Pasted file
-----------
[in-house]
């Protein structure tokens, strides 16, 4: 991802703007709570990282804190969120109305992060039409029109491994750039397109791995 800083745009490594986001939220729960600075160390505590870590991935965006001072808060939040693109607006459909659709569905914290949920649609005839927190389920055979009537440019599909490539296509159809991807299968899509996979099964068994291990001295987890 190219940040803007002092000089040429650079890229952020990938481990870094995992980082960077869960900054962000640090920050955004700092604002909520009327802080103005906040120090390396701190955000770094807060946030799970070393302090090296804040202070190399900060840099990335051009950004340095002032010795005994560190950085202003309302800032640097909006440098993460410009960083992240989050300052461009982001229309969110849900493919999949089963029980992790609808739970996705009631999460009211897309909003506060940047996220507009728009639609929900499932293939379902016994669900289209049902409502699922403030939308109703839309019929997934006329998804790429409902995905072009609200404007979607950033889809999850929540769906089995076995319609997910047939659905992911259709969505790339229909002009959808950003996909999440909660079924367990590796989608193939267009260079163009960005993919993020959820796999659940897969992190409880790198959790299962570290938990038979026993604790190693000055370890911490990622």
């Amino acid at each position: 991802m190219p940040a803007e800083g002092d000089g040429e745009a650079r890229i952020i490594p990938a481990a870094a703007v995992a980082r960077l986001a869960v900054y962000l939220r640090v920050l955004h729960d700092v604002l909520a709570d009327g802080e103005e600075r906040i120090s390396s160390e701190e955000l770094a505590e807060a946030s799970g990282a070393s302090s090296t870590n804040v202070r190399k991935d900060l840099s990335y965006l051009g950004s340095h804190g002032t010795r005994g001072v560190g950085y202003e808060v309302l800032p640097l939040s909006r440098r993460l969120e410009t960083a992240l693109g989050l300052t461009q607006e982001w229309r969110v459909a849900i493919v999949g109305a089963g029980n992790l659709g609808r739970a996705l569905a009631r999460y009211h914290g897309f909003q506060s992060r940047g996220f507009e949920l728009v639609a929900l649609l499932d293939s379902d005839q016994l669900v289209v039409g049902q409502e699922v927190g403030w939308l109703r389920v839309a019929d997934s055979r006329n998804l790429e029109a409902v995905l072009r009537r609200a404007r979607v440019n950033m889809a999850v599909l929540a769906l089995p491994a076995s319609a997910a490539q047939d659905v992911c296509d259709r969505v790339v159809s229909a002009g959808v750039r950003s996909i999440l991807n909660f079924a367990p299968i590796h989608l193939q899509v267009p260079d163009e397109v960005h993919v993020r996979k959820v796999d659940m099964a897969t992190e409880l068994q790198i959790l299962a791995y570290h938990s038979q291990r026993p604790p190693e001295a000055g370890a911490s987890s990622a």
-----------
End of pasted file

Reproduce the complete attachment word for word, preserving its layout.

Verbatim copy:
[in-house]
């Protein structure tokens, strides 16, 4: 991802703007709570990282804190969120109305992060039409029109491994750039397109791995 800083745009490594986001939220729960600075160390505590870590991935965006001072808060939040693109607006459909659709569905914290949920649609005839927190389920055979009537440019599909490539296509159809991807299968899509996979099964068994291990001295987890 190219940040803007002092000089040429650079890229952020990938481990870094995992980082960077869960900054962000640090920050955004700092604002909520009327802080103005906040120090390396701190955000770094807060946030799970070393302090090296804040202070190399900060840099990335051009950004340095002032010795005994560190950085202003309302800032640097909006440098993460410009960083992240989050300052461009982001229309969110849900493919999949089963029980992790609808739970996705009631999460009211897309909003506060940047996220507009728009639609929900499932293939379902016994669900289209049902409502699922403030939308109703839309019929997934006329998804790429409902995905072009609200404007979607950033889809999850929540769906089995076995319609997910047939659905992911259709969505790339229909002009959808950003996909999440909660079924367990590796989608193939267009260079163009960005993919993020959820796999659940897969992190409880790198959790299962570290938990038979026993604790190693000055370890911490990622």
């Amino acid at each position: 991802m190219p940040a803007e800083g002092d000089g040429e745009a650079r890229i952020i490594p990938a481990a870094a703007v995992a980082r960077l986001a869960v900054y962000l939220r640090v920050l955004h729960d700092v604002l909520a709570d009327g802080e103005e600075r906040i120090s390396s160390e701190e955000l770094a505590e807060a946030s799970g990282a070393s302090s090296t870590n804040v202070r190399k991935d900060l840099s990335y965006l051009g950004s340095h804190g002032t010795r005994g001072v560190g950085y202003e808060v309302l800032p640097l939040s909006r440098r993460l969120e410009t960083a992240l693109g989050l300052t461009q607006e982001w229309r969110v459909a849900i493919v999949g109305a089963g029980n992790l659709g609808r739970a996705l569905a009631r999460y009211h914290g897309f909003q506060s992060r940047g996220f507009e949920l728009v639609a929900l649609l499932d293939s379902d005839q016994l669900v289209v039409g049902q409502e699922v927190g403030w939308l109703r389920v839309a019929d997934s055979r006329n998804l790429e029109a409902v995905l072009r009537r609200a404007r979607v440019n950033m889809a999850v599909l929540a769906l089995p491994a076995s319609a997910a490539q047939d659905v992911c296509d259709r969505v790339v159809s229909a002009g959808v750039r950003s996909i999440l991807n909660f079924a367990p299968i590796h989608l193939q899509v267009p260079d163009e397109v960005h993919v993020r996979k959820v796999d659940m099964a897969t992190e409880l068994q790198i959790l299962a791995y570290h938990s038979q291990r026993p604790p190693e001295a000055g370890a911490s987890s990622a």